Seventh RW/WW

Discussion in 'Secondary Education' started by JoCoTchr, Jul 20, 2008.

  1. JoCoTchr

    JoCoTchr Rookie

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    Jul 20, 2008

    I am planning on beginning reading/writing workshop this year in 7th grade LA, but I am not sure how to plan out my units of study. If anyone has any great materials - units of study, general information - I would really appreciate it. I am at a total loss :confused:

    Thanks!!
     
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  3. kyblue07

    kyblue07 Companion

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    Jul 20, 2008

    Here's a link that might have some helpful ideas and materials:

    http://www.bayvieweduc.ednet.ns.ca/Smoran/Reader'sworkshop/reader'sworkshopindex.htm

    I've looked into workshop ideas when I was in 7th LA. I now teach 8th History, but we all have a reading enrichment hour and I plan on incorporating some of the workshop format and ideas. That page also has resources listed to the left that you might want to check out. I would definitely put Nancie Atwell at the top of the list, but there are many others as well. I think one of the key things to keep in mind is that whatever type of workshop that you put together from others, it also has to work for you and your students. Good luck and let us know how it goes. I'd love to hear about your experiences with it.
     
  4. jsfowler

    jsfowler Companion

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    Jul 22, 2008

    I am also teaching 7th LA and using RW/WW. I would begin by reading "Notebook Know-How", "Craft Lessons", and "A Writer's Notebbok"...these are the books I have read so far. There are also a million websites that have links to RW/WW...I just googled and started reading, jotting down ideas that I wanted to use. Here are some of my favs...

    http://www.insidewritingworkshop.org/profdev/materials/bw_reading.pdf
    http://www.insidewritingworkshop.org/
    http://quest.carnegiefoundation.org/~dpointer/jennifermyers/walls/readersworkshopwall.htm
    http://www.bayvieweduc.ednet.ns.ca/Smoran/Reader'sworkshop/reader'sworkshopindex.htm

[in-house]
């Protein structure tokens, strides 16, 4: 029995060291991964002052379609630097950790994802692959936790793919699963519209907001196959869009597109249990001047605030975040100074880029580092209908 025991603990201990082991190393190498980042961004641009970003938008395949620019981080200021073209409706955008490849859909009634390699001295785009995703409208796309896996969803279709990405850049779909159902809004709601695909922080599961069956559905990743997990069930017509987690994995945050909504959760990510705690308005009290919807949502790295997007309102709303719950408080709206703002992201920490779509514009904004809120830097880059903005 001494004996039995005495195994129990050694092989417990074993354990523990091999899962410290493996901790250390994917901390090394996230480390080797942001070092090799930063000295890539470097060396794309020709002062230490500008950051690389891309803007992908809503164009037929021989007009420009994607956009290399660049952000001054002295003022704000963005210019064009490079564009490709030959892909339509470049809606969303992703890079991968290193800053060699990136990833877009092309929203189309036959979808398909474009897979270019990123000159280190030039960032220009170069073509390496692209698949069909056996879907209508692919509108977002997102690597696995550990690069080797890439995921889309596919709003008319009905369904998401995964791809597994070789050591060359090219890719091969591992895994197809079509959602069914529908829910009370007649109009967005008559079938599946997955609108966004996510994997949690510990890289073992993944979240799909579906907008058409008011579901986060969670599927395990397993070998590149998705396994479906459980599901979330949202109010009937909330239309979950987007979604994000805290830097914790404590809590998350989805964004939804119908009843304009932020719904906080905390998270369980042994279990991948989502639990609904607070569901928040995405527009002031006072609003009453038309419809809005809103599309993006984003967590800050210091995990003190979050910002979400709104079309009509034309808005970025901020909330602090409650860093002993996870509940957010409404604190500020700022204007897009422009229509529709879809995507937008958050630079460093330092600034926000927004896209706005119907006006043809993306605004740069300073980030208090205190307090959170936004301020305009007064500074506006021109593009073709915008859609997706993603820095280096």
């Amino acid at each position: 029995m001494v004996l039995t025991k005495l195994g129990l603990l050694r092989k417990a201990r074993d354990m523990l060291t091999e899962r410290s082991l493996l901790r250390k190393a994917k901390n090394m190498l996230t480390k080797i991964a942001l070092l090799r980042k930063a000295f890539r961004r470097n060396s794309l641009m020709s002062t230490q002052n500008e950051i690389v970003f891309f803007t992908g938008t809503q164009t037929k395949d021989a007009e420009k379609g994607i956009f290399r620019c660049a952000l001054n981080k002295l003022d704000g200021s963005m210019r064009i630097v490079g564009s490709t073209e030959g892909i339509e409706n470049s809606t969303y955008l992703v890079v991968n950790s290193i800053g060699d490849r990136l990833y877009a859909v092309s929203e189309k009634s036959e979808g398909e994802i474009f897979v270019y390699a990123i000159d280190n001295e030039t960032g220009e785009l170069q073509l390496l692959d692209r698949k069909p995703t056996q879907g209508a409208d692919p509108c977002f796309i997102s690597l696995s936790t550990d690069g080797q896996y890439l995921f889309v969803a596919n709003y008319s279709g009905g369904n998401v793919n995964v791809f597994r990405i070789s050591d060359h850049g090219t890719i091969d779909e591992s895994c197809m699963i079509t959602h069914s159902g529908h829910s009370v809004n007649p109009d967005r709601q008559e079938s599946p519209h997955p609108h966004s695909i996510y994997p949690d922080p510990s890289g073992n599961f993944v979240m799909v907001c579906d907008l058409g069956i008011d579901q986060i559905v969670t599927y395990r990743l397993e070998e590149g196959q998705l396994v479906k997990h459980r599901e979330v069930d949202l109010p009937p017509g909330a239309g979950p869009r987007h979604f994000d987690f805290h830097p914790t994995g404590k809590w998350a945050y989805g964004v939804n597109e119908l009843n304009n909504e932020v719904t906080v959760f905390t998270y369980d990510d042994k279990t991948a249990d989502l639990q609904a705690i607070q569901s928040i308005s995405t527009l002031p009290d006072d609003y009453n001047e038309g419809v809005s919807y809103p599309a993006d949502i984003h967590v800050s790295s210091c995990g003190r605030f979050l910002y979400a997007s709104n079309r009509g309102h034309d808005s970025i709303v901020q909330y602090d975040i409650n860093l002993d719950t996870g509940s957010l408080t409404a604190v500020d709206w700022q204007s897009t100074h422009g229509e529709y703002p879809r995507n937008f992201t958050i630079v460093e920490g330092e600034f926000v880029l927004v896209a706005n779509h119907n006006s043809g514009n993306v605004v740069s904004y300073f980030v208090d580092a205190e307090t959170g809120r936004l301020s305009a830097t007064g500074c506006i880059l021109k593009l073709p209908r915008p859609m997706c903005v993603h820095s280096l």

http://www.learner.org/resources/series192.html#

    This is how my classes will be organized (I have 4 classes, 70 minutes each):

    5-10 minutes Bellringer work (grammar)
    10-15 minutes mini-lesson (mostly procedures and reading in the beginning)
    10-15 minutes Read Aloud (this may not be every day, depends on unit)
    30-40 minutes Independent Reading/Writing and Conferencing
    5-10 minutes Share/Author Chair

    I am going to begin the year with "The House on Mango Street". We will read aloud 1-2 vignettes a day and then students will write in their writer's notebook about a connection they made to the text. These entries (we will have 44 when we are finished) will then become the seeds for memoirs, personal narratives, and personal essays.

    Almost forgot...I joined the Yahoo! group "RealWritingTeachers". It is another great forum and I have received lots of ideas...it is based on RW/WW!

    I look forward to sharing info about RW/WW!!
     
  5. evil_twin2327

    evil_twin2327 Rookie

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    Jul 23, 2008

  6. jsfowler

    jsfowler Companion

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    Jul 23, 2008

    Thanks for the site...I enjoyed reading your blog! I look forward to reading future entries and sharing ideas!
     
  7. JoCoTchr

    JoCoTchr Rookie

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    Jul 24, 2008

    I love all of the websites - these are really great!! What I really need is like a schedule - I am not sure how to schedule my time with my kids. It looks like I teach my reading mini-lesson and then let them do partner or group reading. Then, bring them back for a mini-lesson in writing and let them write for a period. Is this correct? :confused:

    Also, should they all be reading the same book, or do you have them reading in partners or in groups? I am at a total loss and don't have many resources, but really need to make a go of this. :thanks:
     
  8. evil_twin2327

    evil_twin2327 Rookie

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    Jul 24, 2008

    I do a few whole-class novels each year (about 3, all higher level), but the majority of the time my kids are reading independent novels of their choice. That's what builds the love of reading.

    As far as scheduling, it depends on how long your period is. I spend about 10-15 minutes on word study, 10-15 minutes on a reading mini-lesson, then they independently read for 20-30 minutes. The writing mini-lesson is about 15 minutes, then they write for 20 minutes or so. We share and wrap up before doing a 20 minute read-aloud.

    Hope that helps!

    Sarah
    thereadingzone.wordpress.com
     
  9. Mrs. R.

    Mrs. R. Connoisseur

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    Jul 24, 2008

    I would suggest reading In the Middle by Nancie Atwell and That Workshop Book by Samantha Bennett. They will give you some different ideas for how to structure your workshop day.